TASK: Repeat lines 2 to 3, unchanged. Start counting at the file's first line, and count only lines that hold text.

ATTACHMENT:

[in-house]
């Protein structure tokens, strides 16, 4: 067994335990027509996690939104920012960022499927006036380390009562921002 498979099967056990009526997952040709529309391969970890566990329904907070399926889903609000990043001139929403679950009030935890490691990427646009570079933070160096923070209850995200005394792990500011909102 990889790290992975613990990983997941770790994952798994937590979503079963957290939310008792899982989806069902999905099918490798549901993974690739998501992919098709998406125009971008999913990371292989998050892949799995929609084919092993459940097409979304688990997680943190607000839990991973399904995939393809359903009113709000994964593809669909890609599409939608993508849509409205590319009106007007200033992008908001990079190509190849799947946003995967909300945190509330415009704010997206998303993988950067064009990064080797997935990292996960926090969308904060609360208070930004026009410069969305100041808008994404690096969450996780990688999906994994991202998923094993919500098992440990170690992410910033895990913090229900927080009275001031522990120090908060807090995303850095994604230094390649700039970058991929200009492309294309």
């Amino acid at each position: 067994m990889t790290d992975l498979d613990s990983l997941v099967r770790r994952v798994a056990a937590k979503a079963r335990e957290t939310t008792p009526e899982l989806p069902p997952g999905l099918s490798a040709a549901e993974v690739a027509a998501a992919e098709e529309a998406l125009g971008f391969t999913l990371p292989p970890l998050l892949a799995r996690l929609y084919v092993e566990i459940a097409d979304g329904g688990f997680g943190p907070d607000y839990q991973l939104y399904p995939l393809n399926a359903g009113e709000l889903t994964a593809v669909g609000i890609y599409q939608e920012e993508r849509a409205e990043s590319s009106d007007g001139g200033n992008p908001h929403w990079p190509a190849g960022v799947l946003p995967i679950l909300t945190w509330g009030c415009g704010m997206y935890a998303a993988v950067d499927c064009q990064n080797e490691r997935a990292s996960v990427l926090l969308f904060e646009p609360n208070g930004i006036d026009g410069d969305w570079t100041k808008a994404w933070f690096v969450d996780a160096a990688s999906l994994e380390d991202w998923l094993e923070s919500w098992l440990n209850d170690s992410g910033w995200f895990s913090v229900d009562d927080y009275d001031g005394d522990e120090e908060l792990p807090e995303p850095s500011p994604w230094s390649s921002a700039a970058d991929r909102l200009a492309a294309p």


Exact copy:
């Protein structure tokens, strides 16, 4: 067994335990027509996690939104920012960022499927006036380390009562921002 498979099967056990009526997952040709529309391969970890566990329904907070399926889903609000990043001139929403679950009030935890490691990427646009570079933070160096923070209850995200005394792990500011909102 990889790290992975613990990983997941770790994952798994937590979503079963957290939310008792899982989806069902999905099918490798549901993974690739998501992919098709998406125009971008999913990371292989998050892949799995929609084919092993459940097409979304688990997680943190607000839990991973399904995939393809359903009113709000994964593809669909890609599409939608993508849509409205590319009106007007200033992008908001990079190509190849799947946003995967909300945190509330415009704010997206998303993988950067064009990064080797997935990292996960926090969308904060609360208070930004026009410069969305100041808008994404690096969450996780990688999906994994991202998923094993919500098992440990170690992410910033895990913090229900927080009275001031522990120090908060807090995303850095994604230094390649700039970058991929200009492309294309």
């Amino acid at each position: 067994m990889t790290d992975l498979d613990s990983l997941v099967r770790r994952v798994a056990a937590k979503a079963r335990e957290t939310t008792p009526e899982l989806p069902p997952g999905l099918s490798a040709a549901e993974v690739a027509a998501a992919e098709e529309a998406l125009g971008f391969t999913l990371p292989p970890l998050l892949a799995r996690l929609y084919v092993e566990i459940a097409d979304g329904g688990f997680g943190p907070d607000y839990q991973l939104y399904p995939l393809n399926a359903g009113e709000l889903t994964a593809v669909g609000i890609y599409q939608e920012e993508r849509a409205e990043s590319s009106d007007g001139g200033n992008p908001h929403w990079p190509a190849g960022v799947l946003p995967i679950l909300t945190w509330g009030c415009g704010m997206y935890a998303a993988v950067d499927c064009q990064n080797e490691r997935a990292s996960v990427l926090l969308f904060e646009p609360n208070g930004i006036d026009g410069d969305w570079t100041k808008a994404w933070f690096v969450d996780a160096a990688s999906l994994e380390d991202w998923l094993e923070s919500w098992l440990n209850d170690s992410g910033w995200f895990s913090v229900d009562d927080y009275d001031g005394d522990e120090e908060l792990p807090e995303p850095s500011p994604w230094s390649s921002a700039a970058d991929r909102l200009a492309a294309p």